I could see Michelle up ahead but all I could do was watch her pull away. I couldn't spin any faster so I concentrated on keeping the next guy behind me. This section of road was lonely, hadn't seen a soul except Michelle since the aide station and all I could do was sit, spin and listen to my bike cry out in pain like a spoiled brat at walmart (Ohio's red neck embassy). I knew something was wrong but couldn't figure out just what "it"** was. We hit another short section of trail, a short road section, past Aide 5 then into the State Park for the finally in the camp ground. I caught up to Michelle about half way through the final section and just settled in to her pace.
I knew there was no time left to catch anyone, I was tired, and yes, out of fluids, again. I'm sure in hind sight, that Heed would have been better served inside me and not on me. I think at this point I told her she was on a very fast pace and more than likely had the over all. We were only 15-20 minutes behind my fastest times from previous years when I finished in the top 5 overall. She wouldn't let relax and I didn't really want to go any faster so she pulled over and forced me up front claiming she was slowing me down. (only if I were on my KTM) If it hadn't been for her being bait, I'd probably still be out on that last section of road some place putzing merrily along. I gave her one last warning about a bad sign* before she cramped up and slowed a bit.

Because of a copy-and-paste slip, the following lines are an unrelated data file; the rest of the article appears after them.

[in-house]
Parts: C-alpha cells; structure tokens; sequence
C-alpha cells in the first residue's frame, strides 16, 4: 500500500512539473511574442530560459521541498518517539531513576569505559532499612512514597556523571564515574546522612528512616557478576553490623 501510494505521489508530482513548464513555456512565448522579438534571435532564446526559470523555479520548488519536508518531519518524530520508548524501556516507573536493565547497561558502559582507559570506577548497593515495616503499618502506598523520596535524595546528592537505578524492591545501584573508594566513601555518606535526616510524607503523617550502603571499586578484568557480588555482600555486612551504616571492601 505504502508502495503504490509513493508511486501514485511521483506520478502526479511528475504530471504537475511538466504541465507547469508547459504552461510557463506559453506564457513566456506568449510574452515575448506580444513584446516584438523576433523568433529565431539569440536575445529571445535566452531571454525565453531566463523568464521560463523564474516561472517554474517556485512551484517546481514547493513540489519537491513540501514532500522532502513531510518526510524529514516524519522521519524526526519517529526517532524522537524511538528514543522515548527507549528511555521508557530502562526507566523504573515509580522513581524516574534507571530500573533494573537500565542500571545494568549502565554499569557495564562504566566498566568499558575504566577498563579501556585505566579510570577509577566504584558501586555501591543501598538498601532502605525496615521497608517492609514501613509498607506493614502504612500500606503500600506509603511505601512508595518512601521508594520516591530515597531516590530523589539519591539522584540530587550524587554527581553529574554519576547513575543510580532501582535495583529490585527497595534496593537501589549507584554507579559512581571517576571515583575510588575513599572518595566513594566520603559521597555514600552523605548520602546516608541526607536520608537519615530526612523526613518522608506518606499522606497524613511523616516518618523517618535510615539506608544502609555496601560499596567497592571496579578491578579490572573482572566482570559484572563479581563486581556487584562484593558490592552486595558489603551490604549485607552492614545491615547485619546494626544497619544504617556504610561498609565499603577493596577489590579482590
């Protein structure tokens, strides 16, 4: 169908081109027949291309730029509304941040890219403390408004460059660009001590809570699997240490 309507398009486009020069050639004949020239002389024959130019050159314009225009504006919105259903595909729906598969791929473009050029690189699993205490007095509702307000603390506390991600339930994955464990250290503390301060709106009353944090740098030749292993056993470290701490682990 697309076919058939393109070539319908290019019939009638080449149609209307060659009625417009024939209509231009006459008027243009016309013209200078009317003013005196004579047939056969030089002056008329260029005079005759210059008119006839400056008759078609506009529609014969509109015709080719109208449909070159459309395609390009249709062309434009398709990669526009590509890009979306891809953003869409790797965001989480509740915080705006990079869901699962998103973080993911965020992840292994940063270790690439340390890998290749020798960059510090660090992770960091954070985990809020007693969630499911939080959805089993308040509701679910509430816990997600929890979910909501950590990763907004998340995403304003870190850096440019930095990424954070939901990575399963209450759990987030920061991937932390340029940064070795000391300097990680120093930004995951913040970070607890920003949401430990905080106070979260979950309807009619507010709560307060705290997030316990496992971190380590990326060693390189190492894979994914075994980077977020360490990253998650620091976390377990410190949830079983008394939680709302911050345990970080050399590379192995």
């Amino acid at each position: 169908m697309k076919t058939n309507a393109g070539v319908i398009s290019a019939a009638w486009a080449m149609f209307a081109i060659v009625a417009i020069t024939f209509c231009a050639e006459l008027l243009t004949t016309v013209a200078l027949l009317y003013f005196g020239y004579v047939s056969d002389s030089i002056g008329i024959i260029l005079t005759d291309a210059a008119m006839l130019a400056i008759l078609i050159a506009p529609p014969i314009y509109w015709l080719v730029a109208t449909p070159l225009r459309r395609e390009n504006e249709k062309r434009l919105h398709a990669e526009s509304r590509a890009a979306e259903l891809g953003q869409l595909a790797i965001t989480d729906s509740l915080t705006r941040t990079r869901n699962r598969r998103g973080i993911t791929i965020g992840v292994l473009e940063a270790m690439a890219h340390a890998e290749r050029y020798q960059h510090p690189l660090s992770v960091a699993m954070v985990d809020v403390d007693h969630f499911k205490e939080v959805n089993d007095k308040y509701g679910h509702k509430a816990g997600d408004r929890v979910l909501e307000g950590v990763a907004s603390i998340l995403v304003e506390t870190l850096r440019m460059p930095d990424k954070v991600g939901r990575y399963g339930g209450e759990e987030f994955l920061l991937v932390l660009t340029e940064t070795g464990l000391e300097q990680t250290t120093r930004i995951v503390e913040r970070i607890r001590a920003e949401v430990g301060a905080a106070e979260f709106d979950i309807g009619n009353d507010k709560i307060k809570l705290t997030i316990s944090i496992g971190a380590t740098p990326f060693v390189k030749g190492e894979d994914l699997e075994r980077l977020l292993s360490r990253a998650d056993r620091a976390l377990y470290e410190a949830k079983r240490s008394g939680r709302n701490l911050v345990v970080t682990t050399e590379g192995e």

I did pass one last guy who was totally cramped up and in pain as we entered the camp grounds then almost caught 2 others but they were all on geared bikes so I didn't matter much. I ended up finishing 4th Single Speed, well down in the overall. I was satisfied with that because my back never became an issue the whole race.
Congrats to all the Orrville and Soup Can racers, Gilmore for his 2nd full 100 miler, Julie Lewis for beating half the men's single speeders, Jason Supan for a great 100 miler and Lorson for once again kicking my ass.
If you ever get to ride or race in Wisconsin, please look up Team adventure 212 or visit their Adventure 212 blog. I spent some time with Michelle, her Husband Chris and their friends/team mates after the race and they are great down to earth people. I wish the both of them a successful 2011 season.
*Bad sign - This sign took out both my team mate Joe Lautzenhiser and the woman who was running 2nd over-all. Someone said it was vandals who moved it but I truly believe that the sign was never replaced and was still there from the start to direct you to the state park trail. Those who didn't know the area, didn't know that the sign caused them to repeat the loop.
**Wounded warrior - Stripped the bike down to her nakedness after I found out she had a fracture in her right rear leg. By races end, there was only about 5mm of aluminum and the chain holding the chain stay on. Loaded her up in the dead wagon hauled her away to be recycled into a beer keg.